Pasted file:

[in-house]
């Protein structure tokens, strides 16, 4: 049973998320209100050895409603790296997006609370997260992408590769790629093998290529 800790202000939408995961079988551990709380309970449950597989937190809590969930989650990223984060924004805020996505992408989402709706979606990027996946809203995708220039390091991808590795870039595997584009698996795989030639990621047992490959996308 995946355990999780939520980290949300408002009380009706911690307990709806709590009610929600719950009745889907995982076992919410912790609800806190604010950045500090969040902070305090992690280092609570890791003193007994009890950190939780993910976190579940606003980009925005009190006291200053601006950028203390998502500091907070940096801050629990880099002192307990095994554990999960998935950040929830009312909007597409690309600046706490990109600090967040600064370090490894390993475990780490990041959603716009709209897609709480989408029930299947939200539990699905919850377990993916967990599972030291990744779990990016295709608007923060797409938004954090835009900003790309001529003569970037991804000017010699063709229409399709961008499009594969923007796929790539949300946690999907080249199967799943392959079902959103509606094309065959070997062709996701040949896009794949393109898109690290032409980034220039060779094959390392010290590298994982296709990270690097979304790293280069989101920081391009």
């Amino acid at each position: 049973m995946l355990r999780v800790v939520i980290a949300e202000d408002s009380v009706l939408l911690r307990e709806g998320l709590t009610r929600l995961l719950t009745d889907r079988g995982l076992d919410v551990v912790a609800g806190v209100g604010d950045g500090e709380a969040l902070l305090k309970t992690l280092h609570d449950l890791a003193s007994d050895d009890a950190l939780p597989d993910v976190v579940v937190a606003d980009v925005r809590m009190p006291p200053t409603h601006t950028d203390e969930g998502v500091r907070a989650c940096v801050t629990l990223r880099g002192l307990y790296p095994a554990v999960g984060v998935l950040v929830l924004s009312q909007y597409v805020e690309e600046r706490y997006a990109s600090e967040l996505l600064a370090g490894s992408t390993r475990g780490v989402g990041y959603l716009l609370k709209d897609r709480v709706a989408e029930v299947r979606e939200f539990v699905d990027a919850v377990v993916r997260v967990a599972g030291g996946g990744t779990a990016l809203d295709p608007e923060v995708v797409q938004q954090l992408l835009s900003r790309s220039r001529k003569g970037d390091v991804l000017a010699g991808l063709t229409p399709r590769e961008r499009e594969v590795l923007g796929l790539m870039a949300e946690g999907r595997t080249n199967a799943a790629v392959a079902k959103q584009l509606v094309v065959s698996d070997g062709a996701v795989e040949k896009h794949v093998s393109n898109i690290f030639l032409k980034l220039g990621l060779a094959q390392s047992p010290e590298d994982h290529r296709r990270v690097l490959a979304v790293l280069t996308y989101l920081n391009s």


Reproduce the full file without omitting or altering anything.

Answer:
[in-house]
């Protein structure tokens, strides 16, 4: 049973998320209100050895409603790296997006609370997260992408590769790629093998290529 800790202000939408995961079988551990709380309970449950597989937190809590969930989650990223984060924004805020996505992408989402709706979606990027996946809203995708220039390091991808590795870039595997584009698996795989030639990621047992490959996308 995946355990999780939520980290949300408002009380009706911690307990709806709590009610929600719950009745889907995982076992919410912790609800806190604010950045500090969040902070305090992690280092609570890791003193007994009890950190939780993910976190579940606003980009925005009190006291200053601006950028203390998502500091907070940096801050629990880099002192307990095994554990999960998935950040929830009312909007597409690309600046706490990109600090967040600064370090490894390993475990780490990041959603716009709209897609709480989408029930299947939200539990699905919850377990993916967990599972030291990744779990990016295709608007923060797409938004954090835009900003790309001529003569970037991804000017010699063709229409399709961008499009594969923007796929790539949300946690999907080249199967799943392959079902959103509606094309065959070997062709996701040949896009794949393109898109690290032409980034220039060779094959390392010290590298994982296709990270690097979304790293280069989101920081391009």
């Amino acid at each position: 049973m995946l355990r999780v800790v939520i980290a949300e202000d408002s009380v009706l939408l911690r307990e709806g998320l709590t009610r929600l995961l719950t009745d889907r079988g995982l076992d919410v551990v912790a609800g806190v209100g604010d950045g500090e709380a969040l902070l305090k309970t992690l280092h609570d449950l890791a003193s007994d050895d009890a950190l939780p597989d993910v976190v579940v937190a606003d980009v925005r809590m009190p006291p200053t409603h601006t950028d203390e969930g998502v500091r907070a989650c940096v801050t629990l990223r880099g002192l307990y790296p095994a554990v999960g984060v998935l950040v929830l924004s009312q909007y597409v805020e690309e600046r706490y997006a990109s600090e967040l996505l600064a370090g490894s992408t390993r475990g780490v989402g990041y959603l716009l609370k709209d897609r709480v709706a989408e029930v299947r979606e939200f539990v699905d990027a919850v377990v993916r997260v967990a599972g030291g996946g990744t779990a990016l809203d295709p608007e923060v995708v797409q938004q954090l992408l835009s900003r790309s220039r001529k003569g970037d390091v991804l000017a010699g991808l063709t229409p399709r590769e961008r499009e594969v590795l923007g796929l790539m870039a949300e946690g999907r595997t080249n199967a799943a790629v392959a079902k959103q584009l509606v094309v065959s698996d070997g062709a996701v795989e040949k896009h794949v093998s393109n898109i690290f030639l032409k980034l220039g990621l060779a094959q390392s047992p010290e590298d994982h290529r296709r990270v690097l490959a979304v790293l280069t996308y989101l920081n391009s």